The two leaders hailed their strategic ties in defiance of the West.
Thursday's visit was Ms von der Leyen's third to Ukraine since Russia invaded in February, but this was different.
"We will never be able to match the sacrifice that the Ukrainians are making," she said alongside Ukrainian President Volodymyr Zelenskyy.
"But what we can tell you is that you'll have your European friends by your side as long as it takes."
Ms von der Leyen also said that she wanted Mr Putin to face the International Criminal Court over war crimes in Ukraine.
"That Putin must lose this war and must face up to his actions, that is important to me," she told the TV channel of German news outlet Bild.
On her arrival in Ukraine, Ms von der Leyen said her talks with the country's leaders would be about "getting our economies and people closer."
Ukraine war latest - in pictures
Kyiv gained EU candidacy status in June at the same time as former Soviet state Moldova, which shares a border with Ukraine.
Like its neighbour, Moldova has had Russian troops stationed in an eastern breakaway region.
Mr Zelenskyy said his country wanted to join the European single market before a decision was made on whether to grant Kyiv full EU membership.
The historic candidacy vote angered Moscow, which has tried to retain political and military influence in Ukraine and Moldova since the collapse of the Soviet Union three decades ago.
Zaporizhzhia latest - in pictures
EU countries have staunchly supported Ukraine since Moscow invaded by imposing economic penalties on Russia.
Many members of the bloc have supplied Kyiv with advanced weapons that have helped Ukrainian forces in recent weeks to recapture large areas of territory.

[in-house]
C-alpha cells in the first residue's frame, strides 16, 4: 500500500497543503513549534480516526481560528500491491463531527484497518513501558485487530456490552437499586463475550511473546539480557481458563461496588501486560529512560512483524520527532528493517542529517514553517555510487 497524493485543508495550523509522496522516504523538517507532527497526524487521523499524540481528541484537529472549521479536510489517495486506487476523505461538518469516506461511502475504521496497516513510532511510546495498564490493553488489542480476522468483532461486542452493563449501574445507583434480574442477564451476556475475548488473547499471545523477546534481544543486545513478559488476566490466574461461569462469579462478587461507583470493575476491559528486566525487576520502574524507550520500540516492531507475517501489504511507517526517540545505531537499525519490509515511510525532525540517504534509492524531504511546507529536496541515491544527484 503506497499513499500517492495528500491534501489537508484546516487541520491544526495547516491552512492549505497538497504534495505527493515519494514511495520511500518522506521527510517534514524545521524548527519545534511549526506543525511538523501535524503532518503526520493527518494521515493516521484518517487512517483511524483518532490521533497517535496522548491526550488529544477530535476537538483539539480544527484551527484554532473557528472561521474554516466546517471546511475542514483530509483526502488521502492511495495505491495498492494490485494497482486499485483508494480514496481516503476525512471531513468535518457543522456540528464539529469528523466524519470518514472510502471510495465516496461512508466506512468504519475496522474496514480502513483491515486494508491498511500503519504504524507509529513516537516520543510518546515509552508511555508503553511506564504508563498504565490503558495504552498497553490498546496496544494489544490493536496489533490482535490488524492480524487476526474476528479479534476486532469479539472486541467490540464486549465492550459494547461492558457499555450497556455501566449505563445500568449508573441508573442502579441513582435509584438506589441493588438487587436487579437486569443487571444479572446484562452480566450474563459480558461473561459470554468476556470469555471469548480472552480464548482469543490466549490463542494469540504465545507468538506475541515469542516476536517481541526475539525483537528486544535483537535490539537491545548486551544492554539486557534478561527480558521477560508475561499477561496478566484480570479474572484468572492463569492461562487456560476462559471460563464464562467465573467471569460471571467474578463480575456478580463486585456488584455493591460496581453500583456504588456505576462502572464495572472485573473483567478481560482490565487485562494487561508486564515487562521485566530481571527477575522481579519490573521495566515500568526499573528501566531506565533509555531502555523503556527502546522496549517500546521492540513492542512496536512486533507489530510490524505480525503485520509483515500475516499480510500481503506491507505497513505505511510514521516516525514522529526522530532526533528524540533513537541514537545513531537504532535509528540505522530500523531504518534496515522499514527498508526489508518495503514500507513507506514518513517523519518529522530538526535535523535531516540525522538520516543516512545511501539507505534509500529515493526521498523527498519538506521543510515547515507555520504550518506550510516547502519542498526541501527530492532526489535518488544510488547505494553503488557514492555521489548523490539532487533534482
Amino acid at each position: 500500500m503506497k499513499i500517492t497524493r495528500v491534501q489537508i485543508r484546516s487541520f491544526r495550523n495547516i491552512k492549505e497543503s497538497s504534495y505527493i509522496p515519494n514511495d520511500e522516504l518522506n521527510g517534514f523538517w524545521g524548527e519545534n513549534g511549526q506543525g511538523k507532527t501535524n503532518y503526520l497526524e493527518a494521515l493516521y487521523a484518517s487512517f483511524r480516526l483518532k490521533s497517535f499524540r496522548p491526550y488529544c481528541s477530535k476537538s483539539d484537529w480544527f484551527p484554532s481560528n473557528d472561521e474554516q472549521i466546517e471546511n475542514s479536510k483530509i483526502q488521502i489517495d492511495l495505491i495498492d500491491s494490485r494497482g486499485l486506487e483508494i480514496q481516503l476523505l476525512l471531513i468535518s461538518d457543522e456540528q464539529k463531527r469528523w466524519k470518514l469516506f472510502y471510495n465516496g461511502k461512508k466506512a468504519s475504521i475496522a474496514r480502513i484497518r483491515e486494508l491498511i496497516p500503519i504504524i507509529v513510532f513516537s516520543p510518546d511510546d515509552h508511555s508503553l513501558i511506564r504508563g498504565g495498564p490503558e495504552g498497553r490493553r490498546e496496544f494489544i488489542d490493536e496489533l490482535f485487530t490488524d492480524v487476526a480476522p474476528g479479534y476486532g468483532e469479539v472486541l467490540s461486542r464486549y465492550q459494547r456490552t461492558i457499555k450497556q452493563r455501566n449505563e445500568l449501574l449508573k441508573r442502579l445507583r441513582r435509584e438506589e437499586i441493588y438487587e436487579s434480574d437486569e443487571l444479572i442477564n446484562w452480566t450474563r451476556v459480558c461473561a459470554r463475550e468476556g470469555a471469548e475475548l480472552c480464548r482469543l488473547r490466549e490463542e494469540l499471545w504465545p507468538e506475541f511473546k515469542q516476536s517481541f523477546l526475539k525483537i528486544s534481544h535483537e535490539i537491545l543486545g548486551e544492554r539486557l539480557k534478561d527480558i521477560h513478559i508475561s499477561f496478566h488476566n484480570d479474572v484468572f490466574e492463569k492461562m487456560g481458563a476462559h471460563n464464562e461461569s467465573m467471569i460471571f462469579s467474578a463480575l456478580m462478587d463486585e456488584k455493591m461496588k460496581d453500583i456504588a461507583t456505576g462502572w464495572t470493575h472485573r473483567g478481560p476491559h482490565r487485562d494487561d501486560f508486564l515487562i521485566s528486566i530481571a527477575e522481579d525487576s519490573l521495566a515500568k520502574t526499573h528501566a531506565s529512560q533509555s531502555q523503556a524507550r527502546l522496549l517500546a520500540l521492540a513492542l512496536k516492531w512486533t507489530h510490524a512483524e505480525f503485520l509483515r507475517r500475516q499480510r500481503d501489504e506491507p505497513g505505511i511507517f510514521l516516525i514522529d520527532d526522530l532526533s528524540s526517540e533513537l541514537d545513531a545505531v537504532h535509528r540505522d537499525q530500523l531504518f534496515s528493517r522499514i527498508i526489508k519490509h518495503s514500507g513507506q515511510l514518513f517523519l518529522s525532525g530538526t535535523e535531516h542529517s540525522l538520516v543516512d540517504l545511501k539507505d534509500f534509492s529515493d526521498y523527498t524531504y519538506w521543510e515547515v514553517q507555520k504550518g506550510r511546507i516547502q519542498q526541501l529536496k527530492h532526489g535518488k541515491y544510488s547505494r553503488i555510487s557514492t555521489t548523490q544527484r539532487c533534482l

Germany's Defence Minister, Christine Lambrecht, on Thursday pledged more weapons, saying Berlin will provide armoured vehicles and rocket-launch systems but not the battle tanks sought by Ukraine.
Ms von der Leyen said just before her trip that the waves of EU sanctions against Russia would remain and that Europeans must keep their resolve against Moscow.
"I want to make it very clear, the sanctions are here to stay," she told the European Parliament.
IAEA issues warning over military activity near Zaporizhzhia nuclear plant - video
The Kremlin maintains that Russia has weathered the economic penalties and Moscow has responded by reducing or halting entirely gas flows to European countries.
With winter fast approaching, this has forced the EU to find alternative supplies, agree on plans to cut consumption and introduce financial support amid soaring prices.
Ukrainian energy plants including Zaporizhzhia, Europe's biggest nuclear plant, have been hit by Russian strikes.
The UN nuclear agency on Thursday asked Russia to withdraw its troops from Zaporizhzhia, diplomats said.
Ukraine's forces have posted slow but steady gains in the southern Kherson region near the Black Sea.
The Ukrainian presidency said on Thursday that intense fighting was continuing around that southern front, and that the military situation "remains extremely difficult."
Local officials in the region around Mr Zelenskyy's hometown of Kryvyi Rih reported more Russian strikes on Thursday after attacks damaged a dam and left dozens of homes flooded.
Zaporizhzhia nuclear power plant attacked - in pictures
In the eastern Donetsk region, which has been partly controlled by Russian-backed separatists since 2014, shelling killed two civilians and wounded 13.
In the Ukrainian-held Donetsk town of Bakhmut, streets were deserted and the nearby artillery could be heard in the town's centre, AFP reported.
A residential building hit by Russian strikes overnight was still on fire, with thick smoke rising as firefighters battled the blaze.
At the meeting in Uzbekistan, Mr Putin criticised attempts to create a "unipolar world" and praised China's stance on the conflict.
"We highly appreciate the balanced position of our Chinese friends in connection with the Ukrainian crisis," Mr Putin told Mr Xi.